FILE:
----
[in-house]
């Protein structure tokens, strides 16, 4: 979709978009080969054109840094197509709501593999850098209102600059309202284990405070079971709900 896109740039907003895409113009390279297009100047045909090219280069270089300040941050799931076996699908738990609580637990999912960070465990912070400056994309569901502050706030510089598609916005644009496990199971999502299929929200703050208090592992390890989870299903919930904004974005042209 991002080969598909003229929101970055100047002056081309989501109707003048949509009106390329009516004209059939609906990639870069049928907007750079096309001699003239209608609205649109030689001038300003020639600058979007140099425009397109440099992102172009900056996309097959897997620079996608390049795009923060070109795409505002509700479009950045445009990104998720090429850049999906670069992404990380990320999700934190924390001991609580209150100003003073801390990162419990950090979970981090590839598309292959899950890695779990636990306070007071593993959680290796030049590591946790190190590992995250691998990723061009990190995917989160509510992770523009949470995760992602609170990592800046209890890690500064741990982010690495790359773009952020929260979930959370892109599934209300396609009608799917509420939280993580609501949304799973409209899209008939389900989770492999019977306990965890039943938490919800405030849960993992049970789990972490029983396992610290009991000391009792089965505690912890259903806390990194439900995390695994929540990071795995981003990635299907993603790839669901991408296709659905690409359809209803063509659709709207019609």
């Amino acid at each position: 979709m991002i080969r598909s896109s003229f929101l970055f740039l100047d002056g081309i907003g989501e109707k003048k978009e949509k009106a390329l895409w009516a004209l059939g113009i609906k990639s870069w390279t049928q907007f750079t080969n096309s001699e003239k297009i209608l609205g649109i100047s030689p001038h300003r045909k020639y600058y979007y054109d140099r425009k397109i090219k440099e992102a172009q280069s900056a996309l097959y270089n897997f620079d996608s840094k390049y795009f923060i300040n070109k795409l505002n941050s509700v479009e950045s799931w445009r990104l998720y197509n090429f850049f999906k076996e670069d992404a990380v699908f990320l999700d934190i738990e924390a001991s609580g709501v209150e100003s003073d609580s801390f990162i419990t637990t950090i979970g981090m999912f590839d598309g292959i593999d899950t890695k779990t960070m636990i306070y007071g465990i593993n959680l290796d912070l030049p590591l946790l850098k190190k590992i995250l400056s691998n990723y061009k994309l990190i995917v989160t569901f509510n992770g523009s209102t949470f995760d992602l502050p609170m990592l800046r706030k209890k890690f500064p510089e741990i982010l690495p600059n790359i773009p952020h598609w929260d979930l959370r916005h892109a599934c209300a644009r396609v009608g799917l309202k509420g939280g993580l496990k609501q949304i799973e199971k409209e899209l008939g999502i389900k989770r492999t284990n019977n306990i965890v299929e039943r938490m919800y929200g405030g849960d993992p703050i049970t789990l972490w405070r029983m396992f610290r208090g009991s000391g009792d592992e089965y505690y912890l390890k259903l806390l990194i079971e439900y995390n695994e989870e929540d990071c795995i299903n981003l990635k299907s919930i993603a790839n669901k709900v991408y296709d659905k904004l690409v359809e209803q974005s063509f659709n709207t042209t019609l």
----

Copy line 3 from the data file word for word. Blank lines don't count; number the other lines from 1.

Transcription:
């Amino acid at each position: 979709m991002i080969r598909s896109s003229f929101l970055f740039l100047d002056g081309i907003g989501e109707k003048k978009e949509k009106a390329l895409w009516a004209l059939g113009i609906k990639s870069w390279t049928q907007f750079t080969n096309s001699e003239k297009i209608l609205g649109i100047s030689p001038h300003r045909k020639y600058y979007y054109d140099r425009k397109i090219k440099e992102a172009q280069s900056a996309l097959y270089n897997f620079d996608s840094k390049y795009f923060i300040n070109k795409l505002n941050s509700v479009e950045s799931w445009r990104l998720y197509n090429f850049f999906k076996e670069d992404a990380v699908f990320l999700d934190i738990e924390a001991s609580g709501v209150e100003s003073d609580s801390f990162i419990t637990t950090i979970g981090m999912f590839d598309g292959i593999d899950t890695k779990t960070m636990i306070y007071g465990i593993n959680l290796d912070l030049p590591l946790l850098k190190k590992i995250l400056s691998n990723y061009k994309l990190i995917v989160t569901f509510n992770g523009s209102t949470f995760d992602l502050p609170m990592l800046r706030k209890k890690f500064p510089e741990i982010l690495p600059n790359i773009p952020h598609w929260d979930l959370r916005h892109a599934c209300a644009r396609v009608g799917l309202k509420g939280g993580l496990k609501q949304i799973e199971k409209e899209l008939g999502i389900k989770r492999t284990n019977n306990i965890v299929e039943r938490m919800y929200g405030g849960d993992p703050i049970t789990l972490w405070r029983m396992f610290r208090g009991s000391g009792d592992e089965y505690y912890l390890k259903l806390l990194i079971e439900y995390n695994e989870e929540d990071c795995i299903n981003l990635k299907s919930i993603a790839n669901k709900v991408y296709d659905k904004l690409v359809e209803q974005s063509f659709n709207t042209t019609l």